The Minor Adjustment Beauty Salon by Alexander McCall Smith
Did you know that in addition to his notable international achievements in the fields of law, bioethics and literature, Alexander McCall Smith is an amateur bassoonist and cofounder of The Really Terrible Orchestra? An inclusive organisation that exists “to encourage those who have been prevented from playing music, either through lack of talent or some other factor,” the RTO according its website “looks forward to a further lowering of standards, in order to underline its commitment to accessibility and relevance.”
In this latest addition to the acclaimed The No. 1 Ladies’ Detective Agency series, The Minor Adjustment Beauty Salon, we enjoy once more the wonderful characters McCall Smith has created, whose weaknesses endear them to us as much as their strengths. The “traditionally built” and tolerant but persistent Mma Ramotswe, sharply observant of human behaviour, who indulges herself in cups of tea and the odd slice (or two) of fruitcake. Her husband, the intellectually limited but loveable and kind‑hearted mechanic whom she still calls “Mr J.L.B. Matekoni” in full. Mma Makutsi, the touchy but no-nonsense human dynamo. The apprentice mechanics. Even Gaborone’s regular villains, the glamorous, unscrupulous Violet Sephuto and Mma Makutsi’s husband’s rude and possessive but lonely senior aunt.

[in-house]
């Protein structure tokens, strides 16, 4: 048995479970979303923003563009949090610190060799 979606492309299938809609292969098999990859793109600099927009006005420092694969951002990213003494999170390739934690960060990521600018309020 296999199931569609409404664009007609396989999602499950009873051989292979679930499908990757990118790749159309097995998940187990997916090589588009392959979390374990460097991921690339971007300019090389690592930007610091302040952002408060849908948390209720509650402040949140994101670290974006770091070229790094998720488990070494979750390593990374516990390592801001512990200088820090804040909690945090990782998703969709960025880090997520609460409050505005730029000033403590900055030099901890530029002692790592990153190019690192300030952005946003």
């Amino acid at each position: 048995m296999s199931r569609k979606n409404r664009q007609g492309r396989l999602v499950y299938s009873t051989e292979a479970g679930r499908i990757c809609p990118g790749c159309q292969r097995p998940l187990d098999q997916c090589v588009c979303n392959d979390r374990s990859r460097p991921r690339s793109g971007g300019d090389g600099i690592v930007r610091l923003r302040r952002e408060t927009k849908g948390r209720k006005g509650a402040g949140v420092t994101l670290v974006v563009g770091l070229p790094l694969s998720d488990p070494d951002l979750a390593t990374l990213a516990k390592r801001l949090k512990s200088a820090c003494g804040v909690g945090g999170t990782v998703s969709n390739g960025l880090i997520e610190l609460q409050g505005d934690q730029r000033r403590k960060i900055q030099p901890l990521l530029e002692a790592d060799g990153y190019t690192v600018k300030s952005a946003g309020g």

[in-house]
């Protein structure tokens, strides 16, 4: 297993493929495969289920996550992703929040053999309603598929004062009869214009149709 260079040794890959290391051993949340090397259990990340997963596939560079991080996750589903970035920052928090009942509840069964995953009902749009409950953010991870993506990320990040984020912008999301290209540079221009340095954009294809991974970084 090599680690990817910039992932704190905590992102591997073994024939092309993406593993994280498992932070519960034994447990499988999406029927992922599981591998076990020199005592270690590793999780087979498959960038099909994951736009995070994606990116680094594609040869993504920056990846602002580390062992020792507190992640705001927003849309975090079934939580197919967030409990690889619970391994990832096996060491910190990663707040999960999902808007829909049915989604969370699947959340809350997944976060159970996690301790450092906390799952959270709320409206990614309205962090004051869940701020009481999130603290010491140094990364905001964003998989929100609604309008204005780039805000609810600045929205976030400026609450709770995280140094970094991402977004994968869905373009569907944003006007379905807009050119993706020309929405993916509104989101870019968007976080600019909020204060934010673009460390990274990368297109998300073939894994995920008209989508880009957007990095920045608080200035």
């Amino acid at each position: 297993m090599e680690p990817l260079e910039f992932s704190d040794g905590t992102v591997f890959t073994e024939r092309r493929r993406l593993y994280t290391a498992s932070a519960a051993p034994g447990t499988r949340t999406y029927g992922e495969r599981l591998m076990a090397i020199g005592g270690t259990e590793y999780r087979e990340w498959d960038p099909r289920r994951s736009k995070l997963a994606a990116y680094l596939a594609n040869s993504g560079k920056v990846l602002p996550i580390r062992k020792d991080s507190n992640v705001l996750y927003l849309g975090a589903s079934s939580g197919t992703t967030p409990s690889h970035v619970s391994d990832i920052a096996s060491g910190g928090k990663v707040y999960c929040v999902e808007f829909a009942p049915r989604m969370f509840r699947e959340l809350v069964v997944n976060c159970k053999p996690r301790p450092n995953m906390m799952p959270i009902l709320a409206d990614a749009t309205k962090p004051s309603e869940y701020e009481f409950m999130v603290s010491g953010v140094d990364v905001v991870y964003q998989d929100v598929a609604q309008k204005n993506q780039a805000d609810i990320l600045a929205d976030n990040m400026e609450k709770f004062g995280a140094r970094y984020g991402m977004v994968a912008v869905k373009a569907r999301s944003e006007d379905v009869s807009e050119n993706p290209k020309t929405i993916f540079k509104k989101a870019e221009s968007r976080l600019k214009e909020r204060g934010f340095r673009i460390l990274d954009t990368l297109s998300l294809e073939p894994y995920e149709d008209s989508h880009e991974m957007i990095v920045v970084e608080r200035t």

What entices one’s mind and warms one’s heart is the progress of the underlying story, the growth of the characters, the strengthening of the relationships between them. You don’t need to read the books of the series in the order they were written to appreciate this. Each has its two or three entertaining and peculiarly Botswanan or at least African mysteries to be unravelled, as this one does. Yet the great strength of the book, as with the rest of the series, lies elsewhere: in the expected arrival then birth of Mma Makutsi’s baby, in poor Mr J.L.B. Matekoni’s hopeless attempts to be a better or “modern” husband to the woman he dotes on, in a surprising change in cheeky Charlie’s attitude, in the growth of the bond between the two women who operate The No. 1 Ladies Detective Agency.
In fact, the bond between Mma Ramotswe and Mma Makutsi has become so important to the series that The Minor Adjustment Beauty Salon ends with its celebration. McCall Smith unexpectedly leapfrogs the ultimate confrontation of the “baddies” by the two lady detectives, which I must admit I was very much looking forward to. His omission is my only criticism of the book. But the ending is so moving, I forgive him.
Casual Library Officer